|Phalaenopsis are a group of plants that grow in shady, humid conditions throughout the Asian tropics and extend into Northern Australia. They are arguably the most popular group of orchids grown in the world today, being particularly popular throughout the United States and Europe where they are regarded as one of the easiest orchids to grow indoors.|
Temperature & Atmosphere Requirements
Phalaenopsis enjoy relatively stable temperatures. A minimum temperature of 15° celsius and a maximum of 30° is optimal, however plants will tolerate temps of up to 5° more extreme than this for short periods. Growing these plants outdoors in New South Wales will require some artificial heating in the Winter and cooling in the Summer. However their requirements fall almost perfectly within the comfort zone we enjoy inside the house. Phalaenopsis also require medium to high humidity. This can be achieved by placing the plants on a saucer of gravel, wet the gravel but be sure the base of the pot is above the water level. As the water evaporates, adequate humidity will be provided. Alternatively, mist the plants daily.
Phalaenopsis enjoy low light and must be protected from direct, unfiltered sunlight. Outdoors sufficient shade so that on a sunny day a barely discernible shadow is cast is ideal. Indoors a brightly lit room out of direct sun is suitable.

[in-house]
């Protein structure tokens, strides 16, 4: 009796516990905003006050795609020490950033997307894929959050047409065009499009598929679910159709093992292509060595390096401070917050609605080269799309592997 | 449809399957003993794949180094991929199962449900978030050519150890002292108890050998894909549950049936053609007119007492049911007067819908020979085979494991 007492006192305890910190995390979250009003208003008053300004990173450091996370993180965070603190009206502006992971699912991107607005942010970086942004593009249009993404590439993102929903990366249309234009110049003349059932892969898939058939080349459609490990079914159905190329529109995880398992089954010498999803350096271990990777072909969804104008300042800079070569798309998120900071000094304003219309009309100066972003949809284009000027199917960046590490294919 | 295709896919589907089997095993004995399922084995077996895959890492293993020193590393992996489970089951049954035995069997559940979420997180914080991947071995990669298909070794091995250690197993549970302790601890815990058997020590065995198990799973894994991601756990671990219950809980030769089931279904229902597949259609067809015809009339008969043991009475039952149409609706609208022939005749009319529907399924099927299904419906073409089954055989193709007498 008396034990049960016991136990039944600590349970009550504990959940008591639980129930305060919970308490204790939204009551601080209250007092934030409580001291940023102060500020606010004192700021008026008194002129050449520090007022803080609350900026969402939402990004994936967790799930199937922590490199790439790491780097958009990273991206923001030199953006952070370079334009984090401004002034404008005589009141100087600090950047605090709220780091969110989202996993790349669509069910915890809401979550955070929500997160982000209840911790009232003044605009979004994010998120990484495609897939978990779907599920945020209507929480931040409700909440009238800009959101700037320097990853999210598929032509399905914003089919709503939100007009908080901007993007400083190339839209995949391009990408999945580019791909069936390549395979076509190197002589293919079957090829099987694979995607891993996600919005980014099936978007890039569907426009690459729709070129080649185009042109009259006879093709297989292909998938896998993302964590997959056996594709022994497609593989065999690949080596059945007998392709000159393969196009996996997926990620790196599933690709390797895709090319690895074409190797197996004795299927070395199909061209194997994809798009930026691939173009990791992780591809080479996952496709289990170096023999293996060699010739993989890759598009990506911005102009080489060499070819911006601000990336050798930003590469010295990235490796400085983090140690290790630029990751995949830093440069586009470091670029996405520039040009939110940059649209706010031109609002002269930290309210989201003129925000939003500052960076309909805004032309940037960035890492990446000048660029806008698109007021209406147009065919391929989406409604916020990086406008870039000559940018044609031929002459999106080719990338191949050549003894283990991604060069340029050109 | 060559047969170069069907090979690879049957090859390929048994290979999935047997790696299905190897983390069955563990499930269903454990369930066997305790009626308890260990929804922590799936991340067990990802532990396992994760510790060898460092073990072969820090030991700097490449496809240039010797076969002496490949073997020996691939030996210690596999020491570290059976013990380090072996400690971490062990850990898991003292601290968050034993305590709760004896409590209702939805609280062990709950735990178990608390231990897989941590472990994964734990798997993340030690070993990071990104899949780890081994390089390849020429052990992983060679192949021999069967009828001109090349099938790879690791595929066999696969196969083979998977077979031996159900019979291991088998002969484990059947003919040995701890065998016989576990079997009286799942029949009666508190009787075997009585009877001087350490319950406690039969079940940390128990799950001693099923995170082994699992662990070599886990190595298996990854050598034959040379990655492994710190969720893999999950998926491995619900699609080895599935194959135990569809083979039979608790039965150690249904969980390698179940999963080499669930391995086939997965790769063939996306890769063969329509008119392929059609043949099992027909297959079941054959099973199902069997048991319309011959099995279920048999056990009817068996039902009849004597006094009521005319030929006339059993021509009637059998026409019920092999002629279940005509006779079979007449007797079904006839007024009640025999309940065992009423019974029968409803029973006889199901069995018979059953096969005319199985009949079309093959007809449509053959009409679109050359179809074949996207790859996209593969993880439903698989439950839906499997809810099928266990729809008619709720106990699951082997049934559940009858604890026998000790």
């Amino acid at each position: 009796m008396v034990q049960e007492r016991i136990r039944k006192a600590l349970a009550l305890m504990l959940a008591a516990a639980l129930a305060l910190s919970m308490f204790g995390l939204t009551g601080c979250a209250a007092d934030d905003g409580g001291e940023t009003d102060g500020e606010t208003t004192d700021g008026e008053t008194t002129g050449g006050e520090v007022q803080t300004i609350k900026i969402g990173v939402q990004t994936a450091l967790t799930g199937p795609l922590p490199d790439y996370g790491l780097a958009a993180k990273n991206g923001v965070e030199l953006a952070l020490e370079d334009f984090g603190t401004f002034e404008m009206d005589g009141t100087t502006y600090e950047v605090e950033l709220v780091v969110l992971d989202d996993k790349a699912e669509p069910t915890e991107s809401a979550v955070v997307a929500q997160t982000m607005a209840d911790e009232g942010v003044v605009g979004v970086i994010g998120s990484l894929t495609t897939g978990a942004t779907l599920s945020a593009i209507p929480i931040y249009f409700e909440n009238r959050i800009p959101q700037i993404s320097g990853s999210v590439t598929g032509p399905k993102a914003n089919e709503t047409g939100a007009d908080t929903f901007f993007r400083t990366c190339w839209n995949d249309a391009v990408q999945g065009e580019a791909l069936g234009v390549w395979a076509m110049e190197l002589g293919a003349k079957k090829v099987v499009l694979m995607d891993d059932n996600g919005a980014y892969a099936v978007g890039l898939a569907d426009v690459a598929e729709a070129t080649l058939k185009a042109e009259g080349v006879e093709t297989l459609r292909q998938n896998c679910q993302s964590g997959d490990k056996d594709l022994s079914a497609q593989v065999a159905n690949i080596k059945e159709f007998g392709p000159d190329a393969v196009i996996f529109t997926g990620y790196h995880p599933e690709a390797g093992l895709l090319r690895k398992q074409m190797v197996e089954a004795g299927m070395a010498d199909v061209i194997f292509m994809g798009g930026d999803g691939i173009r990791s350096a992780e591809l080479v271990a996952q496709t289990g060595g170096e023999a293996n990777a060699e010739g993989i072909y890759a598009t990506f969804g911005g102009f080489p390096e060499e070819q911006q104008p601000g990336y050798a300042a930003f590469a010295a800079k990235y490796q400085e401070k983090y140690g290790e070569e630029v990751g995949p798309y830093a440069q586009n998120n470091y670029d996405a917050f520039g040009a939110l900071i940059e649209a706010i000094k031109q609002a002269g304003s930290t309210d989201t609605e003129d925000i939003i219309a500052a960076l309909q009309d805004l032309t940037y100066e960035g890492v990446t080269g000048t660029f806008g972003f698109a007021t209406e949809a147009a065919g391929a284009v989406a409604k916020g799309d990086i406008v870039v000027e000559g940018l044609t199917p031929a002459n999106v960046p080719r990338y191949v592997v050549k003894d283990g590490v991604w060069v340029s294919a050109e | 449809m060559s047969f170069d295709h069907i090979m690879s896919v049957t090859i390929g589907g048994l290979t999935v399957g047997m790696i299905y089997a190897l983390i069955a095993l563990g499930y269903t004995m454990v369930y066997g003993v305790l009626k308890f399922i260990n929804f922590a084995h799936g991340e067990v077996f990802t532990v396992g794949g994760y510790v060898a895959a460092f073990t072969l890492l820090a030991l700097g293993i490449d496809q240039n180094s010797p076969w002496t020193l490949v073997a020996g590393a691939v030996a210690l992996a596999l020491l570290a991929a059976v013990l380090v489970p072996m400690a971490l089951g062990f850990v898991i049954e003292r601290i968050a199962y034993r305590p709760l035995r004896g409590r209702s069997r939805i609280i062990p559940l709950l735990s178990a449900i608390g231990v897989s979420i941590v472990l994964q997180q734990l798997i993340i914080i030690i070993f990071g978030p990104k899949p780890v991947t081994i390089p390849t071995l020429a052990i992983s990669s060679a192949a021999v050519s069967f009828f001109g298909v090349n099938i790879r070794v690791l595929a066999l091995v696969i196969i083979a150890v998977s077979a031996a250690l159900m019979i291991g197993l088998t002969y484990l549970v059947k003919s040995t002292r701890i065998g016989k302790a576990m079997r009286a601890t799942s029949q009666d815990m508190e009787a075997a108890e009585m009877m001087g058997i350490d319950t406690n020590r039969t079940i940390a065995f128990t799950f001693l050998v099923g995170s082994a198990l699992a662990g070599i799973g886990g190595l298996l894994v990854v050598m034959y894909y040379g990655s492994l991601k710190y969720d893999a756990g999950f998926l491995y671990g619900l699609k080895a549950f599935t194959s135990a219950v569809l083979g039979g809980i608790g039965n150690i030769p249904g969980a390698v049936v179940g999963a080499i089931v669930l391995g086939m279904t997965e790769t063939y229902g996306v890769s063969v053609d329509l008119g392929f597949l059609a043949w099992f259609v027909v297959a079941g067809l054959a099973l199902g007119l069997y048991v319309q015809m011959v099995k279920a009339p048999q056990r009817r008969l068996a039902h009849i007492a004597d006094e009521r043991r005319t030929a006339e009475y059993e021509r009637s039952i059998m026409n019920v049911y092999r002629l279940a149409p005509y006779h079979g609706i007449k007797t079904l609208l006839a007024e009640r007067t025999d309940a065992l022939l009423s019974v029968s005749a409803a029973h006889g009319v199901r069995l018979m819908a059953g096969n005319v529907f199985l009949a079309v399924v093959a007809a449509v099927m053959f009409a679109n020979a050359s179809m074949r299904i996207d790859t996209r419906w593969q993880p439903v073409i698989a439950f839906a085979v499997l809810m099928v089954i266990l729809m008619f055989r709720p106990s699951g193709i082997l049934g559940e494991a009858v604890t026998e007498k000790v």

Watering & Fertilising
One of the secrets of growing Phallies is to keep the roots just damp but the leaves as dry as possible. This means that the compost should be allowed to nearly dry out before watering. After watering dry the leaves off as quickly as possible, especially any water laying in the crown of the plant where the leaves join. To help this avoid watering the leaves, or place the plants in a breezy spot for an hour or two after watering, even removing excess water from the leaves with a tissue will serve the purpose.
Fertilise with a recommended soluable orchid fertiliser at quarter strength every watering or at half strength every second watering. A complete fertiliser low in nitrogen is ideal, use this formula all year round.
Potting, Pests & Diseases
Keep plants in as small a pot as possible, a few roots growing out of the pot will not harm the plant and is not necessarily a reason to pot up the plant. Use a course, free draining material such as pine bark. Some growers prefer sphagnum moss, use long strand grade and replace annually. Apart from crown rot which can be avoided by careful watering, Phalaenopsis can suffer attack from Mealy Bugs. These appear as small furry white pests, usually under the leaves. They can be sprayed with Pyrethrum or a chemical insecticide, Pest Oil or wet them with equal parts of Methylated spirits and water using a cotton bud or small cloth.
Phalaenopsis are very rewarding plants to grow and flowers last up to 12 weeks. When flowers have withered, cut the flower stem off between the third and fourth notch from the base. The old stem will then shoot and flower a second time. Mature plants will flower twice each year so flowering can be achieved for up to half the year. Flowers are available in white, pink or yellow or with variations of spotting or veining on these backgrounds.
Tinonee Orchid Nursery